Updated 31/10/2010. The link in this posting has gone. Removed by the MoE and put behind password access. Although it makes this post hard to understand because readers can't see the document I am talking about it does show some reflection going on in Wellington..I hope?
Up until now I have held onto my own values and beliefs about primary education and quietly watched while the debate over national standards unfolded (apart from this previous blog post)
I like plain language reporting to parents about where their children are at.
I like schools being accountable for progress of children.
I like constant improvement and always aiming for an aspirational goal.
I like teachers knowing where their children are and what they need to do next to move the children on.
So what problem would I have with National Standards?
But having just read this ...
...I am left stunned. Is this really what our teachers, our BOT, and I need to spend our time understanding and doing?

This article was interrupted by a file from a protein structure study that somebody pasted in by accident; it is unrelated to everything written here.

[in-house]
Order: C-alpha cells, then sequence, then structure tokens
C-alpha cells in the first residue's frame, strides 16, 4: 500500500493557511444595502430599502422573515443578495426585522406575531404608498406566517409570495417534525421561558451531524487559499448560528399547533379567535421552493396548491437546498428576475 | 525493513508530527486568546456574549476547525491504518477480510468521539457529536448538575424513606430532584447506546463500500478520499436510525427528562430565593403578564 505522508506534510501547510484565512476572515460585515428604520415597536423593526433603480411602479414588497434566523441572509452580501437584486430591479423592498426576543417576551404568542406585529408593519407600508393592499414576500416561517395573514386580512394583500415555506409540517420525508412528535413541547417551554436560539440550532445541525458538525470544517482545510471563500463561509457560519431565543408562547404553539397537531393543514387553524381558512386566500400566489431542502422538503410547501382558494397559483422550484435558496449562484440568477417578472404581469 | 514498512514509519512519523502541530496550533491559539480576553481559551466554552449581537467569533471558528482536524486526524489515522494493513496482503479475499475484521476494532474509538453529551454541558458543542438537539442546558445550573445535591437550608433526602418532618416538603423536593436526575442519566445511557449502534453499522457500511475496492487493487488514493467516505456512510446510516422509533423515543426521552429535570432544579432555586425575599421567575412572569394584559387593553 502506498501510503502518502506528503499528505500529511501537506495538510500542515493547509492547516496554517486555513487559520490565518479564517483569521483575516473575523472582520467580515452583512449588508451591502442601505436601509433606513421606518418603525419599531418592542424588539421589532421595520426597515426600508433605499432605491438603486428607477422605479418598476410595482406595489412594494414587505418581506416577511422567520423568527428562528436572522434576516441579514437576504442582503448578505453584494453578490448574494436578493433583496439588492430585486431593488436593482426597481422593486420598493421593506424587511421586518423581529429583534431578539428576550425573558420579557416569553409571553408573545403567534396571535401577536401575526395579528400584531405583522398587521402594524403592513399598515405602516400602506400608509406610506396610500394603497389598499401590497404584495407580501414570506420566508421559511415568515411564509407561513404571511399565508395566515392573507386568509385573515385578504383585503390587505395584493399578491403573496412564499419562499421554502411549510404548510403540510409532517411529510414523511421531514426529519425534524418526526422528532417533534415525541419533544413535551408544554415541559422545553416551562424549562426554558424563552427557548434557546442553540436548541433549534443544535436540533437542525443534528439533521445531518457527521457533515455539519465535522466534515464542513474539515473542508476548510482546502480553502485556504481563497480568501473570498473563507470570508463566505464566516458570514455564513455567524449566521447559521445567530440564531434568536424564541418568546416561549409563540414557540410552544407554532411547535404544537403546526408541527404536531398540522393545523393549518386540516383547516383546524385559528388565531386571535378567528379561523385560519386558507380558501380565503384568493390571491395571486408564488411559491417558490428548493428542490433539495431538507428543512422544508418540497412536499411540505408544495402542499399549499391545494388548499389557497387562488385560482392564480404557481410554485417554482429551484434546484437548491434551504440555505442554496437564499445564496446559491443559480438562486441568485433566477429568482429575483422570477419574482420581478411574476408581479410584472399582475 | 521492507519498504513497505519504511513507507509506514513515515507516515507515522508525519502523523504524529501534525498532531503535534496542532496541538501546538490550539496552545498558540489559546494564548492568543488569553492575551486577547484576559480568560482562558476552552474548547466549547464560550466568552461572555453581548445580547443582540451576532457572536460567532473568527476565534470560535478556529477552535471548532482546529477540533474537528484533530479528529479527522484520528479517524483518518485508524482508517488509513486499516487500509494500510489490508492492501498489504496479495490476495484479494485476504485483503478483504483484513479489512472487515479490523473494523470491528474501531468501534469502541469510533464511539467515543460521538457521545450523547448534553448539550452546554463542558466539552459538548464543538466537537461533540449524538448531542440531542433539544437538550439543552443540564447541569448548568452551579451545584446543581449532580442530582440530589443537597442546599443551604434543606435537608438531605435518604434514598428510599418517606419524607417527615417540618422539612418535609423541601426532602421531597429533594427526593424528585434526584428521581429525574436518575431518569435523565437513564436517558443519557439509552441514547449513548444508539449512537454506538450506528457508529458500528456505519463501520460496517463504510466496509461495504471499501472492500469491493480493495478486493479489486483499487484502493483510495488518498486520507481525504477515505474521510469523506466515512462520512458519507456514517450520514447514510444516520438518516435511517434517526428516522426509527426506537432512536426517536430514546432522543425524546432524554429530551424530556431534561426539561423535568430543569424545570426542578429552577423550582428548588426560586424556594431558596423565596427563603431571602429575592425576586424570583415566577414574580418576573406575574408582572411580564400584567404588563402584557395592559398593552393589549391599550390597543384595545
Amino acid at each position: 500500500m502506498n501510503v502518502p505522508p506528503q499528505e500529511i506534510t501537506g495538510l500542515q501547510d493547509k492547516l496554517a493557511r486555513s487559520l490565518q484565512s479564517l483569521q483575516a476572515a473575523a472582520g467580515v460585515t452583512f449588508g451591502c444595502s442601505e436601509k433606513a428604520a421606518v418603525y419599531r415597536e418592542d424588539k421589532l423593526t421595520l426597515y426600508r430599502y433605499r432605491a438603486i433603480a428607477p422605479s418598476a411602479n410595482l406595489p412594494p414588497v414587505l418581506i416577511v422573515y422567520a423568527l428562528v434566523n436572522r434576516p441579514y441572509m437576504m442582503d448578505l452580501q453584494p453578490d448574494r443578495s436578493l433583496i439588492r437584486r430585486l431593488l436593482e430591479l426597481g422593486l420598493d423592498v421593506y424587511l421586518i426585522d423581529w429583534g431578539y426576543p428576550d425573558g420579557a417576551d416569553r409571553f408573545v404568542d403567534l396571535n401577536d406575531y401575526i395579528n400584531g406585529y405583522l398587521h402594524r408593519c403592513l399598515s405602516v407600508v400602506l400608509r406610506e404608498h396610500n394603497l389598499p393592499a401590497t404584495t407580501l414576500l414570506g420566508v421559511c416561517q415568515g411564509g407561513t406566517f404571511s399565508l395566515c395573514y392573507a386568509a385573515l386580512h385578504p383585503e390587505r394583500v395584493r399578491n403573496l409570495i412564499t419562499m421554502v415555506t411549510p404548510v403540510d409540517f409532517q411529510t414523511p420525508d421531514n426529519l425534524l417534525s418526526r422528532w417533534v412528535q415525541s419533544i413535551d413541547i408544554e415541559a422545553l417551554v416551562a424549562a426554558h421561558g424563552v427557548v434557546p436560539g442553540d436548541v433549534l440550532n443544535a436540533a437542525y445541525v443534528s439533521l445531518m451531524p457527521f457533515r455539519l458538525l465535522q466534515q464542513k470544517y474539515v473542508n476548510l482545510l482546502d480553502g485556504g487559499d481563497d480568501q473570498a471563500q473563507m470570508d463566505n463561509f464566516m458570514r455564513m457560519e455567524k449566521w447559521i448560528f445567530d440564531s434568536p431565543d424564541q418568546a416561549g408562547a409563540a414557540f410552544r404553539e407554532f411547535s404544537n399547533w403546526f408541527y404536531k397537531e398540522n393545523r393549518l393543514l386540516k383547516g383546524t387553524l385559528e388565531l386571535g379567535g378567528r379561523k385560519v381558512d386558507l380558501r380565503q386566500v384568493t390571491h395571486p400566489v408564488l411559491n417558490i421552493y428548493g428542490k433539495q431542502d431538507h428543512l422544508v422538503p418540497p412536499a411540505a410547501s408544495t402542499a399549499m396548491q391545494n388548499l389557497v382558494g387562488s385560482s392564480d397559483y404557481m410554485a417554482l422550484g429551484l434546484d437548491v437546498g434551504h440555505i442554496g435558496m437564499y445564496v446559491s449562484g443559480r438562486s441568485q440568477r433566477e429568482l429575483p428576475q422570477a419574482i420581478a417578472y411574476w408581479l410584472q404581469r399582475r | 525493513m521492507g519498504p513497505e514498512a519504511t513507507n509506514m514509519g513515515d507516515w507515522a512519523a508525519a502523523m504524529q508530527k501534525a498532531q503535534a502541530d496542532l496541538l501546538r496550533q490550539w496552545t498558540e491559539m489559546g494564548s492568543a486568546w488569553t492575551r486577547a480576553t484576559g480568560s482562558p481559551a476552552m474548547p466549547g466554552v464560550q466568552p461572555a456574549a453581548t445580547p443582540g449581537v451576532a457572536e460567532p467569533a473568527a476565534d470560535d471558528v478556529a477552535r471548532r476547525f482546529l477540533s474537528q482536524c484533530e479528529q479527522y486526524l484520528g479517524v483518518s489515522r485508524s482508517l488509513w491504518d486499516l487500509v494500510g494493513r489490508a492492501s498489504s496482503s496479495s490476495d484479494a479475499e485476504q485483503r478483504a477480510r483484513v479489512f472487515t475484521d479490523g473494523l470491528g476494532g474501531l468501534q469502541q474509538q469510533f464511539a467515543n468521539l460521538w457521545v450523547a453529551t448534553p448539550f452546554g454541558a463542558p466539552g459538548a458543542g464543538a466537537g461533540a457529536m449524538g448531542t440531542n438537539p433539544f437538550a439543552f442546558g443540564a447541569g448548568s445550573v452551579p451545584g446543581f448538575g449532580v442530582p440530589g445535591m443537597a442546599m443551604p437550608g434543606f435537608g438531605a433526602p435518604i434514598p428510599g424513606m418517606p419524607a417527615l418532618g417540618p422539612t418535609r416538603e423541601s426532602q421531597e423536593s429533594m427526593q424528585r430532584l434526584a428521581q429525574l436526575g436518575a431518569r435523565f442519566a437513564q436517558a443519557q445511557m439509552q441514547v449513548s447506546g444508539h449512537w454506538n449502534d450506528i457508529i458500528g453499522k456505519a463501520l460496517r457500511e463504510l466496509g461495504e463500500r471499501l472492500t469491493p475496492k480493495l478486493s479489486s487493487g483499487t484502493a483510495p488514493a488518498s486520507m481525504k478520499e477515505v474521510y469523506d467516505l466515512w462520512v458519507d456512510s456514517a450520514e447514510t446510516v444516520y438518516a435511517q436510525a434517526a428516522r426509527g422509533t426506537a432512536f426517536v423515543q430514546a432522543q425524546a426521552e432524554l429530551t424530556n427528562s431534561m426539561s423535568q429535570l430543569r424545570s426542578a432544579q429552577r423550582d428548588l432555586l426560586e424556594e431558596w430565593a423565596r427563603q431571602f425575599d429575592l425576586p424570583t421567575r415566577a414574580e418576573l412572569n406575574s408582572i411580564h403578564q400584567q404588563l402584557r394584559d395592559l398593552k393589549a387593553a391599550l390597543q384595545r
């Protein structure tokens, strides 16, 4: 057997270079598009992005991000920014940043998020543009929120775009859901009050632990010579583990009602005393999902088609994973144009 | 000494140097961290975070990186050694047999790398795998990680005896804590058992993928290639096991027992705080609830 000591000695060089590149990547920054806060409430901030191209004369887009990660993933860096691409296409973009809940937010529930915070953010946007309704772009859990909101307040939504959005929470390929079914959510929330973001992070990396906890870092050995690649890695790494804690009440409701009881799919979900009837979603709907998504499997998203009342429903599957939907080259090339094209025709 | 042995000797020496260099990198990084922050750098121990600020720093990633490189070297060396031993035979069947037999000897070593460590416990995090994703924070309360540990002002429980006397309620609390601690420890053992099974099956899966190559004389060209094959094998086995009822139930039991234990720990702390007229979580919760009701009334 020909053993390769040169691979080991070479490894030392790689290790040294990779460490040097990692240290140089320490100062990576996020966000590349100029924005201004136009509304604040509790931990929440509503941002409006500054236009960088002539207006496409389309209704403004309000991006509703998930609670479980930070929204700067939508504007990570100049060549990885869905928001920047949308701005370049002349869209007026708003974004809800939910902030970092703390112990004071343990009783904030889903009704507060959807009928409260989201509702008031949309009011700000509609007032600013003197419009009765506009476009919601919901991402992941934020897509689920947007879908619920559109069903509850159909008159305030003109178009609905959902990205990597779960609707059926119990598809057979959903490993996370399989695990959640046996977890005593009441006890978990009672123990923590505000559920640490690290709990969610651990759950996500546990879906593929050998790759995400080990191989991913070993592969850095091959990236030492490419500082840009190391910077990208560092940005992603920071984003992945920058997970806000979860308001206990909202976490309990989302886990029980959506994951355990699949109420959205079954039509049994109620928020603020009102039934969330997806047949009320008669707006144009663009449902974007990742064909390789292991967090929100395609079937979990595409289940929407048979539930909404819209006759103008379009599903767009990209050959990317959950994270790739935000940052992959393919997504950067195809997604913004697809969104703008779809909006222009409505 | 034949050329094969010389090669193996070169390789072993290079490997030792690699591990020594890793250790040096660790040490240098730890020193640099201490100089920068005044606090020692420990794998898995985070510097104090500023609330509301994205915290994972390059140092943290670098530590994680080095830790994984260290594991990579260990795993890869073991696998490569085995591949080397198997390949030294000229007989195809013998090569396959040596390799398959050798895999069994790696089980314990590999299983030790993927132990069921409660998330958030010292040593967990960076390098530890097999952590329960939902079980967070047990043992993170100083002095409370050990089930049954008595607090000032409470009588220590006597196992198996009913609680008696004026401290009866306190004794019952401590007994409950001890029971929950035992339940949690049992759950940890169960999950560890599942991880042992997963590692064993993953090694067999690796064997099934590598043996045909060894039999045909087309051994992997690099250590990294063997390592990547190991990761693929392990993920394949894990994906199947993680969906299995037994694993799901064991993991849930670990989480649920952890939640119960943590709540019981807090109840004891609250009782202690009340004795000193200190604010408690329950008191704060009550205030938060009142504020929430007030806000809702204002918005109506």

This is not the 'plain language' reporting heralded by the onset of National Standards. I am seriously thinking about offering cash prizes to parents who can understand the "plain language" of the above web page.
I am pondering - what is wrong with simply using tools like the Literacy Learning Progressions and the progress expectations from the National Numeracy Project to give plain language reports to parents about how their children are progressing?
Do we need this level of technocratic reporting to give a plain language report to parents and to set targets for raising achievement?
Or are we going back to standards? Standard 1, Standard 2, Standard 3 and Standard 4 - what classes used to be called in the bad old days when kids were held back until they reached the mark? Yes, that is how those old names for year groups came about. Do we really want to go back to that? Talk to the elderly ex-Waimairi pupil (who is now a published author) about how that system made him feel in the 1940s. I discussed this with recently. You can guess his answer to that question. It took him 1/2 his adult life to get over being held back in Standard 2.